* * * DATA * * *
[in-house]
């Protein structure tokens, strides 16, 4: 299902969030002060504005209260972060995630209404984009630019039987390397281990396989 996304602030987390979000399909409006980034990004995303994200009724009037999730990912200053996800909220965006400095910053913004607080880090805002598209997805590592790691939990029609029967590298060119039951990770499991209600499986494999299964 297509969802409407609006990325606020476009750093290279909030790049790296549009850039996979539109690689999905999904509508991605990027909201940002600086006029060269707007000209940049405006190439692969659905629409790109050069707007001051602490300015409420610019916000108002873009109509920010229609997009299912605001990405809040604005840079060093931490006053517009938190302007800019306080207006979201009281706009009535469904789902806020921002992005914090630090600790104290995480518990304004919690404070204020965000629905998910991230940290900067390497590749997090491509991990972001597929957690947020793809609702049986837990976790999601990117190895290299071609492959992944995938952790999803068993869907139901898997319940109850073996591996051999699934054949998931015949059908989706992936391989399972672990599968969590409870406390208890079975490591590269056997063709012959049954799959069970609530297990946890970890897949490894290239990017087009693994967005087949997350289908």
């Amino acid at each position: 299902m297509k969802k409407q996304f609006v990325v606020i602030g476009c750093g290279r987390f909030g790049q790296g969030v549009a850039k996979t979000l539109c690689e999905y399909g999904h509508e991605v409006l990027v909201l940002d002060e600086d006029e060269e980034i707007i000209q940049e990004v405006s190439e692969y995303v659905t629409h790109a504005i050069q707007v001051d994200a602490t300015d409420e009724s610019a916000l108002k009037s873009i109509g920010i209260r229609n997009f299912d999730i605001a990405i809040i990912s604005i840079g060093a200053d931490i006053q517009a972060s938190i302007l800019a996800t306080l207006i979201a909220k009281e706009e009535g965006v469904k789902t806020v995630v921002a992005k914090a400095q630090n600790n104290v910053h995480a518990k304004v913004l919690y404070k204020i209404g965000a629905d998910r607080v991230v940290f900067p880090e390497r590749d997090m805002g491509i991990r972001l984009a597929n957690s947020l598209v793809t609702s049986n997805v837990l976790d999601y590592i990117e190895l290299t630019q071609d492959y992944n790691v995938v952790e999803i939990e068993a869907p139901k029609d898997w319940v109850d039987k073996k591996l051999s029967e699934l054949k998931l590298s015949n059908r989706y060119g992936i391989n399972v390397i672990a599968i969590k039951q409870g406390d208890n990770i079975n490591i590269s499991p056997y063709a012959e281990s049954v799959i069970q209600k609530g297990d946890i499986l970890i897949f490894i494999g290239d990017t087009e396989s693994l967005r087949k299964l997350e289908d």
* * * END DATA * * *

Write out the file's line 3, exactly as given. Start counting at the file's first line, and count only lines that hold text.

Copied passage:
């Amino acid at each position: 299902m297509k969802k409407q996304f609006v990325v606020i602030g476009c750093g290279r987390f909030g790049q790296g969030v549009a850039k996979t979000l539109c690689e999905y399909g999904h509508e991605v409006l990027v909201l940002d002060e600086d006029e060269e980034i707007i000209q940049e990004v405006s190439e692969y995303v659905t629409h790109a504005i050069q707007v001051d994200a602490t300015d409420e009724s610019a916000l108002k009037s873009i109509g920010i209260r229609n997009f299912d999730i605001a990405i809040i990912s604005i840079g060093a200053d931490i006053q517009a972060s938190i302007l800019a996800t306080l207006i979201a909220k009281e706009e009535g965006v469904k789902t806020v995630v921002a992005k914090a400095q630090n600790n104290v910053h995480a518990k304004v913004l919690y404070k204020i209404g965000a629905d998910r607080v991230v940290f900067p880090e390497r590749d997090m805002g491509i991990r972001l984009a597929n957690s947020l598209v793809t609702s049986n997805v837990l976790d999601y590592i990117e190895l290299t630019q071609d492959y992944n790691v995938v952790e999803i939990e068993a869907p139901k029609d898997w319940v109850d039987k073996k591996l051999s029967e699934l054949k998931l590298s015949n059908r989706y060119g992936i391989n399972v390397i672990a599968i969590k039951q409870g406390d208890n990770i079975n490591i590269s499991p056997y063709a012959e281990s049954v799959i069970q209600k609530g297990d946890i499986l970890i897949f490894i494999g290239d990017t087009e396989s693994l967005r087949k299964l997350e289908d």